If you have the cash to splash and you want the best of the best, there is one restaurant you must visit: Lake House, perched on the titular body of water. The multi-course menu changes all the time, depending on what is in season and what nearby Dairy Flat Farm, owned by the Wolf-Taskers and part of the Lake House mini-empire, is growing at the time. Everything is fresh and treated with the utmost respect, with a vegetable-forward menu that heroes local produce but is the opposite of ascetic.
For a breakfast of champions, Cliffy's Emporium is very popular with locals, and for good reason. The small café does all the breakfast favourites, often with a vegan twist. Cliffy Hauser's original 1950s general store is now a providore, offering local produce, smallgoods, the region's justly famous mineral water, preserves and specialty groceries.
Opened just before lockdown hit in 2020, Beppe Kitchen and Bar had to find its feet quickly, slinging takeaway housemade wood-fired pizzas to hungry Daylesford residents through a window out the back. Those pizzas are now available in the light-filled multi-zone restaurant, along with housemade pasta and a smattering of other Italian dishes. Local artist Kim Barter has painted portraits of Swiss-Italian migrants to the region, and these adorn the walls throughout the venue. Gluten-free pizza bases are available for those who need them. The venue is packed out most nights, and it's easy to see why.
For a truly stress-busting brunch, follow the smell of lavender to La Trattoria at Lavandula; the café located on a lavender farm where seasonal produce is king. Make sure you tuck into the grazing platter; a feast of cheeses, olives, onion bread and meat.
On a Sunday afternoon, you’ll find young families, couples and friends sinking into cushy fireside chairs at the Daylesford Royal Hotel. The building, built in 1856, has recently been restored to its former glory, and offers a formidable range of locally made wine and beer as well as classic pub meals done very well.
Thirsty? Make sure you stop into Daylesford Cider, which makes traditional and not-so-traditional cider onsite from the onsite heritage apples. Owners Mackie and Clare are serious about cider, and they make numerous drops in both sparkling and still varieties. Many are traditional English ciders made using traditional methods, but there are also a few that are just for fun. Paddles are the most popular way to taste all the ciders on offer at the venue, which is also dog-friendly.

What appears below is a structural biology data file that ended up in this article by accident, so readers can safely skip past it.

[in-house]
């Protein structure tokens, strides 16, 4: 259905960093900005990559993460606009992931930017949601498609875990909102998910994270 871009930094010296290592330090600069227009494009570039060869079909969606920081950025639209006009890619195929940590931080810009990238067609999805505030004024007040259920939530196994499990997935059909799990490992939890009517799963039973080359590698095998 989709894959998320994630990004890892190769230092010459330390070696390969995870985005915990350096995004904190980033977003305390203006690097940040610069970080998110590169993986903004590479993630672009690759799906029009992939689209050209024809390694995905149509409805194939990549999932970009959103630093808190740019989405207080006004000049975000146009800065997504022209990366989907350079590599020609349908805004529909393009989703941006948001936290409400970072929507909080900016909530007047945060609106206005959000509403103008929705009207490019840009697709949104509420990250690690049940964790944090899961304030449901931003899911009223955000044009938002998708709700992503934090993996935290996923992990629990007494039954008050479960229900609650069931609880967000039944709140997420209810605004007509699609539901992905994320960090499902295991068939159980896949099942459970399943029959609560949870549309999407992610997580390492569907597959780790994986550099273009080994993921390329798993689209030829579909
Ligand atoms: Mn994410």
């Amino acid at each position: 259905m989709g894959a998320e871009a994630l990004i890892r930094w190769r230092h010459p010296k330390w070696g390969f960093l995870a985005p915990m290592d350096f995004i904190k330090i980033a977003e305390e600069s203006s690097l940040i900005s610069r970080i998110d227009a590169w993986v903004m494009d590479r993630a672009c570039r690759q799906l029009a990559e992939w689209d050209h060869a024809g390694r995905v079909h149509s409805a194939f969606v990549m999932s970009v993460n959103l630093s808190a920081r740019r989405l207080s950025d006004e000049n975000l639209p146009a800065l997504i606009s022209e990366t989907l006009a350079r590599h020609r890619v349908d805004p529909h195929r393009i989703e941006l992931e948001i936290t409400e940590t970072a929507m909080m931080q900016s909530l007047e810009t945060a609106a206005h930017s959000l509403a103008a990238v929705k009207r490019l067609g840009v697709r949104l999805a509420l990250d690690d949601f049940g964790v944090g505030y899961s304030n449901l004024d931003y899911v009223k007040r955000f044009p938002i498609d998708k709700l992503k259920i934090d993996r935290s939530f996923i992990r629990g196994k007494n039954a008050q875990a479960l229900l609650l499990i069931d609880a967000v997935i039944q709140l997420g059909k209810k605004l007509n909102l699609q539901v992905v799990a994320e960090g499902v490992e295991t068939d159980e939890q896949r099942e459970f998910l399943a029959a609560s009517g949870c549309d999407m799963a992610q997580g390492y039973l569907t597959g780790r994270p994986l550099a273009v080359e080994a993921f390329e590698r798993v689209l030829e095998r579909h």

We can’t (and won’t) stop raving about Radio Springs Hotel. Don't resist the pull of sipping whisky in the bric-a-brac-filled dining room, and if you’re here on a Thursday, the kitchen takes a break from serving impressive pub fare and invites a Thai chef to create a feast.
On your way to or from Daylesford, make sure you stop at the very nondescript-looking Great Western Hotel in Ballan. What looks from the outside like a soulless corporate motel is on the inside a groovy 1970s pad straight out of your Mad Men dreams. Every room is different (wood panelling with gold accents, Astroturf floor with jungle-print chairs), and there is a lot of very cool, retro art on the walls. But it's what is on the menu that will really excite: get ready for updated versions of '70s classics like vol-au-vents, prawn cocktail and cob loaf. The prawn cocktail is a particular marvel, an oversized Martini glass filled to the brim with tiny school prawns, with large versions overhanging the glass. Make sure you save room for dessert – no chia-yoghurt nonsense here, but utterly craveable desserts like crepes Suzette and banana split. The cocktail list is of the era, too, with throwbacks like a Fluffy Duck and a Grasshopper on the menu, alongside more modern classics. How many people order the Grasshopper, I asked our server. "Not enough," was the response. "It's the best one!"